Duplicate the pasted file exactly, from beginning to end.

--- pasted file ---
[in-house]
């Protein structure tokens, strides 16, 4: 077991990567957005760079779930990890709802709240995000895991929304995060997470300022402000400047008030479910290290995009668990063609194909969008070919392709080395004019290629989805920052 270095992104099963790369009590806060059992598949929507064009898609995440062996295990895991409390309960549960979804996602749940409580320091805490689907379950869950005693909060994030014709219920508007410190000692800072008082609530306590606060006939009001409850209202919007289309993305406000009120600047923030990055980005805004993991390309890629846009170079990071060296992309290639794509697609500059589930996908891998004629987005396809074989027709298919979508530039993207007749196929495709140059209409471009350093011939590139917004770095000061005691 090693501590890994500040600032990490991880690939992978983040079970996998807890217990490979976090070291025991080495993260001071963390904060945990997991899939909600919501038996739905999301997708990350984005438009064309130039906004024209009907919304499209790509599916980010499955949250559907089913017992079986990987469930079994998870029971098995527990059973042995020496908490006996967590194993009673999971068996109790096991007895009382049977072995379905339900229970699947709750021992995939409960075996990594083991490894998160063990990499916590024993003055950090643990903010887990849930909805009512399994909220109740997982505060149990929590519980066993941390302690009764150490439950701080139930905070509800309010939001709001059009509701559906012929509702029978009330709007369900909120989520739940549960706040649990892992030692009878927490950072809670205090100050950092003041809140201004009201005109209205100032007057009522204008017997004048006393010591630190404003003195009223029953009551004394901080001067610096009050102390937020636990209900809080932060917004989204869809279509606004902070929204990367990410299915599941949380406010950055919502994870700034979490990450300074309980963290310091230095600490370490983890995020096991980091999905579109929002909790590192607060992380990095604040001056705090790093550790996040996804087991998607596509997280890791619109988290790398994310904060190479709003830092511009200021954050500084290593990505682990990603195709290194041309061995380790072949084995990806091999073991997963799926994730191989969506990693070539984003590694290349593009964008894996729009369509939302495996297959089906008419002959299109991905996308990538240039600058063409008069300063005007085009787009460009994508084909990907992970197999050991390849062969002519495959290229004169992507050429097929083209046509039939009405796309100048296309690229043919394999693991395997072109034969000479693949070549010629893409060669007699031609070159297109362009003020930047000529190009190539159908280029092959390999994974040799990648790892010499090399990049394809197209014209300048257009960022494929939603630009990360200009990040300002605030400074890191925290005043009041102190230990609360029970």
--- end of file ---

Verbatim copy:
[in-house]
């Protein structure tokens, strides 16, 4: 077991990567957005760079779930990890709802709240995000895991929304995060997470300022402000400047008030479910290290995009668990063609194909969008070919392709080395004019290629989805920052 270095992104099963790369009590806060059992598949929507064009898609995440062996295990895991409390309960549960979804996602749940409580320091805490689907379950869950005693909060994030014709219920508007410190000692800072008082609530306590606060006939009001409850209202919007289309993305406000009120600047923030990055980005805004993991390309890629846009170079990071060296992309290639794509697609500059589930996908891998004629987005396809074989027709298919979508530039993207007749196929495709140059209409471009350093011939590139917004770095000061005691 090693501590890994500040600032990490991880690939992978983040079970996998807890217990490979976090070291025991080495993260001071963390904060945990997991899939909600919501038996739905999301997708990350984005438009064309130039906004024209009907919304499209790509599916980010499955949250559907089913017992079986990987469930079994998870029971098995527990059973042995020496908490006996967590194993009673999971068996109790096991007895009382049977072995379905339900229970699947709750021992995939409960075996990594083991490894998160063990990499916590024993003055950090643990903010887990849930909805009512399994909220109740997982505060149990929590519980066993941390302690009764150490439950701080139930905070509800309010939001709001059009509701559906012929509702029978009330709007369900909120989520739940549960706040649990892992030692009878927490950072809670205090100050950092003041809140201004009201005109209205100032007057009522204008017997004048006393010591630190404003003195009223029953009551004394901080001067610096009050102390937020636990209900809080932060917004989204869809279509606004902070929204990367990410299915599941949380406010950055919502994870700034979490990450300074309980963290310091230095600490370490983890995020096991980091999905579109929002909790590192607060992380990095604040001056705090790093550790996040996804087991998607596509997280890791619109988290790398994310904060190479709003830092511009200021954050500084290593990505682990990603195709290194041309061995380790072949084995990806091999073991997963799926994730191989969506990693070539984003590694290349593009964008894996729009369509939302495996297959089906008419002959299109991905996308990538240039600058063409008069300063005007085009787009460009994508084909990907992970197999050991390849062969002519495959290229004169992507050429097929083209046509039939009405796309100048296309690229043919394999693991395997072109034969000479693949070549010629893409060669007699031609070159297109362009003020930047000529190009190539159908280029092959390999994974040799990648790892010499090399990049394809197209014209300048257009960022494929939603630009990360200009990040300002605030400074890191925290005043009041102190230990609360029970």